He has been recently well until his renal disease was diagnosed. No significant surgical history and no medical co-morbidities other than renal disease, no significant family history of renal and gastrointestinal disease, no immunocompromised state no recent trauma. He was put on low dose steroids for 2 weeks. And his hematological, radiological and biochemical investigations had not shown any features of malignancy during his initial diagnosis of renal disease 2 weeks ago.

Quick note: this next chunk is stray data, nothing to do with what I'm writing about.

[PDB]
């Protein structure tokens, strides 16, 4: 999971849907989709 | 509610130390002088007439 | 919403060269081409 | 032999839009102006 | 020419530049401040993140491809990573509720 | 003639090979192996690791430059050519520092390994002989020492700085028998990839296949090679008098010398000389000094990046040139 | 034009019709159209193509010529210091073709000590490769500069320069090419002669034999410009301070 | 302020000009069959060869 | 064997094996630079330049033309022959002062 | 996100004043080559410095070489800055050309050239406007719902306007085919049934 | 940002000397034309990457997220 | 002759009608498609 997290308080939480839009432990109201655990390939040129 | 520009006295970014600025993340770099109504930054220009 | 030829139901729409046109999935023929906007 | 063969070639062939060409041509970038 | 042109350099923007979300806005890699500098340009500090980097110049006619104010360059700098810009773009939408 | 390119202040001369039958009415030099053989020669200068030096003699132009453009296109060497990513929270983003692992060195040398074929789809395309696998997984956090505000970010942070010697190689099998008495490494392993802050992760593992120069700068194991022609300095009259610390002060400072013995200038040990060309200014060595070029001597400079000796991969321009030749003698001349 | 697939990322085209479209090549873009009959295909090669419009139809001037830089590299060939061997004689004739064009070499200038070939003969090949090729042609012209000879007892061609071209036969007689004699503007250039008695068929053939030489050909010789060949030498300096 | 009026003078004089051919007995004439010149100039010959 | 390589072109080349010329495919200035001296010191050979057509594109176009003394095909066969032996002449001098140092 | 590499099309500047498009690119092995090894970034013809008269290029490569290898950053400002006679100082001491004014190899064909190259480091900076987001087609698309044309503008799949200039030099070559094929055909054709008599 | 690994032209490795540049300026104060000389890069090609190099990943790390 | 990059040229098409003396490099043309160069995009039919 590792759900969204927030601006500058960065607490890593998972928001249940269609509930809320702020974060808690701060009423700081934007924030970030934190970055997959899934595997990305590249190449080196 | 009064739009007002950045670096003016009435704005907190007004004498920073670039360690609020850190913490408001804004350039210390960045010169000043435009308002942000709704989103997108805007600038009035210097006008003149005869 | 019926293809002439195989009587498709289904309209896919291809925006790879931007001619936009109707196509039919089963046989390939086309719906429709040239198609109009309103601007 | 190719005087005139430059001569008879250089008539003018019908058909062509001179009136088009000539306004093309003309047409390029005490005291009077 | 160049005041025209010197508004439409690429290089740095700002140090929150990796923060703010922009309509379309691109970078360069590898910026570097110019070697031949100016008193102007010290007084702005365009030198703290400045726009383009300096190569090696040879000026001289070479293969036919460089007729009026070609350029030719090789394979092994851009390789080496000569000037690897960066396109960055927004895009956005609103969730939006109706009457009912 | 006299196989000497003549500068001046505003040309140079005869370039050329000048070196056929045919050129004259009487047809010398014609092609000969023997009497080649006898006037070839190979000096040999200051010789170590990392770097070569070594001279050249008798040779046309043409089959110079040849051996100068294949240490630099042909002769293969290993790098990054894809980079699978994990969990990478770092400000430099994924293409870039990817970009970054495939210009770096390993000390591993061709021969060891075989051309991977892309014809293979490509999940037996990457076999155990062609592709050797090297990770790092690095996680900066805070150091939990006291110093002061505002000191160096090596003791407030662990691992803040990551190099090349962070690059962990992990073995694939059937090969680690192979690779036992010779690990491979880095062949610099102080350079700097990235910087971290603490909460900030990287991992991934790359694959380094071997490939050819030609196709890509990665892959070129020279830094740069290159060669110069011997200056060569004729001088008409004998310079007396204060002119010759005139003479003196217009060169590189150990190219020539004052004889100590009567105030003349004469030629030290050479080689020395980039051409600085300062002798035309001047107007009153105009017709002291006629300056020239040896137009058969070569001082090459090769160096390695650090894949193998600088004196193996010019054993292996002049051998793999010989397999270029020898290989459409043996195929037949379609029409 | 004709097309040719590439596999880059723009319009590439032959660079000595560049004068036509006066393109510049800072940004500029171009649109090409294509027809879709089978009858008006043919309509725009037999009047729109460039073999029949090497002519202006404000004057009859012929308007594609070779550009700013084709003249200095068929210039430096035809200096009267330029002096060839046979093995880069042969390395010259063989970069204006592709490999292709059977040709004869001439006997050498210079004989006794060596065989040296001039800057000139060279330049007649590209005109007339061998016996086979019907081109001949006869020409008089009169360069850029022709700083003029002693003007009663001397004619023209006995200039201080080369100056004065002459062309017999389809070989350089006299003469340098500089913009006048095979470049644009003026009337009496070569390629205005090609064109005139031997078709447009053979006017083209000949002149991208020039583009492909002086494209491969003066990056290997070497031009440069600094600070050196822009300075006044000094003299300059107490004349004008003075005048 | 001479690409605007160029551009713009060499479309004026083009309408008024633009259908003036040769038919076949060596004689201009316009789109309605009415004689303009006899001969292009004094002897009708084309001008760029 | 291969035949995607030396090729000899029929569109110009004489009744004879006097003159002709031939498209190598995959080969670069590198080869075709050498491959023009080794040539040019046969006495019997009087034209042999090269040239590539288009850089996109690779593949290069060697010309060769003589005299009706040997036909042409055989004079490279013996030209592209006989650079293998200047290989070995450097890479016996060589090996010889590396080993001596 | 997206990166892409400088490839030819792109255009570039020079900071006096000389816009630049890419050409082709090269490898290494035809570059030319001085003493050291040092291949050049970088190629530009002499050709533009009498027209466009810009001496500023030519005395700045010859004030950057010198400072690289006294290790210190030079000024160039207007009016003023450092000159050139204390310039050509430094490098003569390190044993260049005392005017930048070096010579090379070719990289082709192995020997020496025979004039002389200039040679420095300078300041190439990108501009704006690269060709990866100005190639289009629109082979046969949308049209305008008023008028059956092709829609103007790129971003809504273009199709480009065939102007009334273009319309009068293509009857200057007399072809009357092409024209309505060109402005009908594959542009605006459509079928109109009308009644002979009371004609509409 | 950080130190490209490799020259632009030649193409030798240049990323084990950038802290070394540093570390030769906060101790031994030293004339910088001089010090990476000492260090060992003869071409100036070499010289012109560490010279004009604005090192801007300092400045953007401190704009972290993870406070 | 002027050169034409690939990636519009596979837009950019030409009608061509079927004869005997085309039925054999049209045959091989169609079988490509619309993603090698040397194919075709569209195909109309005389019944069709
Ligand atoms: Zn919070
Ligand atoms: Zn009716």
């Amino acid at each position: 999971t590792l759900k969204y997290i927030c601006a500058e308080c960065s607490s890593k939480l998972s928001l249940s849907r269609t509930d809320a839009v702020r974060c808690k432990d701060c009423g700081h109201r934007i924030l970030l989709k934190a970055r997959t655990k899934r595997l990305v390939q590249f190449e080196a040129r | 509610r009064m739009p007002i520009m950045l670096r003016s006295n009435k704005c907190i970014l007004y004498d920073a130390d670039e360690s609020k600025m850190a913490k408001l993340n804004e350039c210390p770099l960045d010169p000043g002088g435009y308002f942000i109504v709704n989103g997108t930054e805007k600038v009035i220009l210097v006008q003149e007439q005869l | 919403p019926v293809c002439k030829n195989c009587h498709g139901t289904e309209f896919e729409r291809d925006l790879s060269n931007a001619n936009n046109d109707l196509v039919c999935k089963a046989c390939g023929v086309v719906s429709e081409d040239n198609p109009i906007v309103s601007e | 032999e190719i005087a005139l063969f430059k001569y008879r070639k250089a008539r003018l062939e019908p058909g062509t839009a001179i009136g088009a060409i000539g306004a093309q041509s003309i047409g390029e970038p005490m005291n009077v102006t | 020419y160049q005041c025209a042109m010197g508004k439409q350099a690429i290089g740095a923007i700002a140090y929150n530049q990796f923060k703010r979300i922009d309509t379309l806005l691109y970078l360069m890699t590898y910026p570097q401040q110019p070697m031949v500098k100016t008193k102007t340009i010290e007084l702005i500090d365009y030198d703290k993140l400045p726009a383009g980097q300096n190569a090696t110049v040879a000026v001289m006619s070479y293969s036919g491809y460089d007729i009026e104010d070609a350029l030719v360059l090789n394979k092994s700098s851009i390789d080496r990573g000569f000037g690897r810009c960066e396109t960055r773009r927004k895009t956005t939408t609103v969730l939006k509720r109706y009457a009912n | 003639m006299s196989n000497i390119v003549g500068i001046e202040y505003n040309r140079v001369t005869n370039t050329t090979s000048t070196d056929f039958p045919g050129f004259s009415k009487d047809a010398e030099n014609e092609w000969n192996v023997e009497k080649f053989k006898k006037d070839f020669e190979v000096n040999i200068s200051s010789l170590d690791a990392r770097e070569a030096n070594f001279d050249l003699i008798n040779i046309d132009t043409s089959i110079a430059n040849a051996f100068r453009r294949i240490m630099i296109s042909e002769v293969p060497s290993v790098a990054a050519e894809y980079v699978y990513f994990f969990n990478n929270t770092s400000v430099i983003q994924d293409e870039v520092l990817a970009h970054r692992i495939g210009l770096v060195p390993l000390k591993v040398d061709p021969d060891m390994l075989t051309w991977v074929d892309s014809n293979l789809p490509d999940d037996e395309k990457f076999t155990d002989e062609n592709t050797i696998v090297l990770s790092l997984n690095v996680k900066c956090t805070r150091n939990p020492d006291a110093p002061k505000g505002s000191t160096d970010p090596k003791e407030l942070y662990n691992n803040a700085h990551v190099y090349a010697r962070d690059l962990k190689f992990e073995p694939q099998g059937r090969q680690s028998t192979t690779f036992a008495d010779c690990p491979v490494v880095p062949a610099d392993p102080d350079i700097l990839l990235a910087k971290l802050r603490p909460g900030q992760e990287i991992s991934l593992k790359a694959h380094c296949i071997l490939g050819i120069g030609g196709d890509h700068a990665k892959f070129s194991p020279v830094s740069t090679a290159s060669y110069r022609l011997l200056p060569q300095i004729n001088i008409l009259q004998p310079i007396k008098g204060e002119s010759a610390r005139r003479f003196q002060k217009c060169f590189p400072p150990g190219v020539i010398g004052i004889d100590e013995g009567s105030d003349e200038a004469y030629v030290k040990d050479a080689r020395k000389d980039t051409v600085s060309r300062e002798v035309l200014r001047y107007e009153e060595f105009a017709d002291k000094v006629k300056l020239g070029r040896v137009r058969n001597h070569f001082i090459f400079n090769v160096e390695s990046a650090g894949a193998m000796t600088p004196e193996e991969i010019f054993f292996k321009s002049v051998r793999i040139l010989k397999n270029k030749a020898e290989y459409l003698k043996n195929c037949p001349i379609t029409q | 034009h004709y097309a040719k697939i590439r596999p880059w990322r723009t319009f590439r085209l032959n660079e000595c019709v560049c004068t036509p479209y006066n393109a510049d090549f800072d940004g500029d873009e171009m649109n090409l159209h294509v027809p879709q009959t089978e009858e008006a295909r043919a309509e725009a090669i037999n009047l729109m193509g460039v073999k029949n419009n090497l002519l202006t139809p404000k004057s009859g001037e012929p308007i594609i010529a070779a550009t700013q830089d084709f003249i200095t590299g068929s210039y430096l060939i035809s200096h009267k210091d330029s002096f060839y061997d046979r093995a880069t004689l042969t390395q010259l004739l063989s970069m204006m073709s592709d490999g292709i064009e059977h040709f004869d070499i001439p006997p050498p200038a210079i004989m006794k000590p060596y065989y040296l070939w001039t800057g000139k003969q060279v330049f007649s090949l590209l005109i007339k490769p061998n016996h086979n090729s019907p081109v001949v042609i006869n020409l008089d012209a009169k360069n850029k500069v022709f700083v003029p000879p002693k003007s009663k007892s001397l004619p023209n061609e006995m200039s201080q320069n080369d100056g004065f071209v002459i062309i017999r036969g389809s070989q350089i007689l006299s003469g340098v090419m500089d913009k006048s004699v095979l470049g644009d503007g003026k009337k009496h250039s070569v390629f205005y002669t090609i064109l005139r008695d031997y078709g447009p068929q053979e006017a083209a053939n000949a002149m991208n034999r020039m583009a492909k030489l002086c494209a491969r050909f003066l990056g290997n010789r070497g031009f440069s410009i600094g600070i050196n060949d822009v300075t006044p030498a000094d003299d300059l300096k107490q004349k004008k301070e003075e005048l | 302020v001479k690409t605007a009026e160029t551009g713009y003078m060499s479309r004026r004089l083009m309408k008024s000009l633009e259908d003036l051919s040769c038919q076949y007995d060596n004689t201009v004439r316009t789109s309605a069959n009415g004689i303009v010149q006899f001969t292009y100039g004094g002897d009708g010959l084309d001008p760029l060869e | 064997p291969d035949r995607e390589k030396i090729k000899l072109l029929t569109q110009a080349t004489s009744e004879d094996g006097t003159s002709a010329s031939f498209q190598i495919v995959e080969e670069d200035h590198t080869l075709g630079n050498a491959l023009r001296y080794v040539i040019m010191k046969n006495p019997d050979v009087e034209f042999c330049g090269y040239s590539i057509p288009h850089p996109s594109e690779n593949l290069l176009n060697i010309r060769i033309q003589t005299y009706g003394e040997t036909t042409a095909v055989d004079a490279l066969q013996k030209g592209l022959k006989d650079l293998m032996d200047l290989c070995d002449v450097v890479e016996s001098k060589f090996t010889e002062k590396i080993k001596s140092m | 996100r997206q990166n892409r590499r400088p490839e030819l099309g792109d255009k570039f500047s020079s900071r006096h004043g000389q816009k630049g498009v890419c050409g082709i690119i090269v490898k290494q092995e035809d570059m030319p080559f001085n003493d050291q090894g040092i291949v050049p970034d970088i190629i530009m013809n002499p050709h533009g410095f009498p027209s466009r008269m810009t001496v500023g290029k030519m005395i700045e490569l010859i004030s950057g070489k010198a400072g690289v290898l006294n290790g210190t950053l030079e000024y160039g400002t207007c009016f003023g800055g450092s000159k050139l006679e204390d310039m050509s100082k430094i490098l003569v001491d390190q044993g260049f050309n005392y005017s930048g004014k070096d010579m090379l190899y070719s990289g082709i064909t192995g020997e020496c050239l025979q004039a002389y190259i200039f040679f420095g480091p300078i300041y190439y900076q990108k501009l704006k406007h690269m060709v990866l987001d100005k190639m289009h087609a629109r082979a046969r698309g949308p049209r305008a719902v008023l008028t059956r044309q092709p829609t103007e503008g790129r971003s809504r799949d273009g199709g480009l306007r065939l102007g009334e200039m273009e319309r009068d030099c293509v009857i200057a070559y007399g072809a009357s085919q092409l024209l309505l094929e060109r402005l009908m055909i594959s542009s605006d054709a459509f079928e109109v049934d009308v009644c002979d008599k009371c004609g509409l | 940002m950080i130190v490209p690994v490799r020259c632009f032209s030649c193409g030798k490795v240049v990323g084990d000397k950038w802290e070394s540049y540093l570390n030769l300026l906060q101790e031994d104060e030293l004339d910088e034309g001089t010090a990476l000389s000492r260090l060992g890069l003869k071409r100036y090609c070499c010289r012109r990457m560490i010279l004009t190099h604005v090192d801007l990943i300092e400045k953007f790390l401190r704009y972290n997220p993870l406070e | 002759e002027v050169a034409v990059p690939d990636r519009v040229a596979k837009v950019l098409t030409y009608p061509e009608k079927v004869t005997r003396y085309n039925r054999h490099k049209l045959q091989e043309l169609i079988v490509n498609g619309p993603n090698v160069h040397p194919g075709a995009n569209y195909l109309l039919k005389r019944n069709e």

On clinical examination, the patient was febrile (101 °F), ill looking, tachycardic (pulse rate 121 bpm) with rapid shallow breathing. Abdominal examination reviled diffuse guarding and rigidity, more severe on right iliac fossa. It was found he was having acute abdomen with sepsis. Subsequent hematological and biochemical investigations showed inflammatory process. Initial full blood count reviled, white blood cell count of 23,050/mm3, with 94.6% of Neutrophils, 2.9% of Lymphocytes, 0.0% of Eosinophils, 2.5% of Monocytes, 0.0% of Basophils. His Initial hemoglobin was 11 g/dl and Platelet count was 226,000/mm3. The provisional working clinical diagnosis was suspected of him having a perforated appendix. However, ultrasound scan of the abdomen did not show any evidence of inflamed appendix since the ultrasonic outer diameter of the appendix was not exceeding more than 6 mm. Except pelvic, right iliac fossa, right para colic gutter fluid collection. The multidisciplinary discussion concluded that the patient need to undergo a diagnostic laparoscopy since the CECT is restricted due to his non-progressive renal disease and hypercreatininemia. Diagnostic laparoscopy was performed with sub umbilical approach, with Open Hassan Technique with 10 mm trocha with 2.5 l of Carbon Dioxide insufflation with 12 mmHg of intra-abdominal pressure. 10 mm, 30 degree side view scope was used. During laparoscopy, diffused adhesions with intestinal content and pus was noted in the pelvis, right iliac fossa, left iliac fossa, and right paracolic gutter. Appendix macroscopically found not inflamed. Rest of the laparoscopic peritoneal survey found normal. Due to difficult anatomical visualization laparoscopy was converted to a lower midline laparotomy and small bowel survey was done, ileal perforation was noted 25 cm proximal to the ilio-colic valve. Rest of the peritoneal survey was found normal. No diverticular disease was found in rest of the gastro intestinal tract. Thorough peritoneal washing was done with copious amount of 0.9% warm saline. Ileum was resected, distal and proximally 2 cm away from the perforated site and side to side anastomosis was established by using 60GIA Boston Scientific Stapler (Echelon Flex™ Endopath® staplers, Ethicon US, LLC, 2010/2016) with a pelvic drain in situ. Patient was in intensive care unit with supportive therapy for 3 days and had an uneventful recovery. And discharged on fifth post-operative day and presently in the surgical clinic follow up. Surgically resected specimen was sent for histological analysis. Specimen was a piece of bowel measuring 15 mm × 10 mm × 5 mm. The entire specimen has been sampled. Microscopy reviled sections of small intestine displaying a normal crypt villous architecture with no evidence of villous flattening. There was no evidence of significant inflammation within the lamina propria. The mucosa-muscularispropria contains a diverticulum surrounded by extensive acute and chronic inflammation leading to the serosa of the bowel. Hence denoting the presence of diverticulum inflammation and perforation. There is no evidence of a neoplasm or presence of inflammatory bowel disease.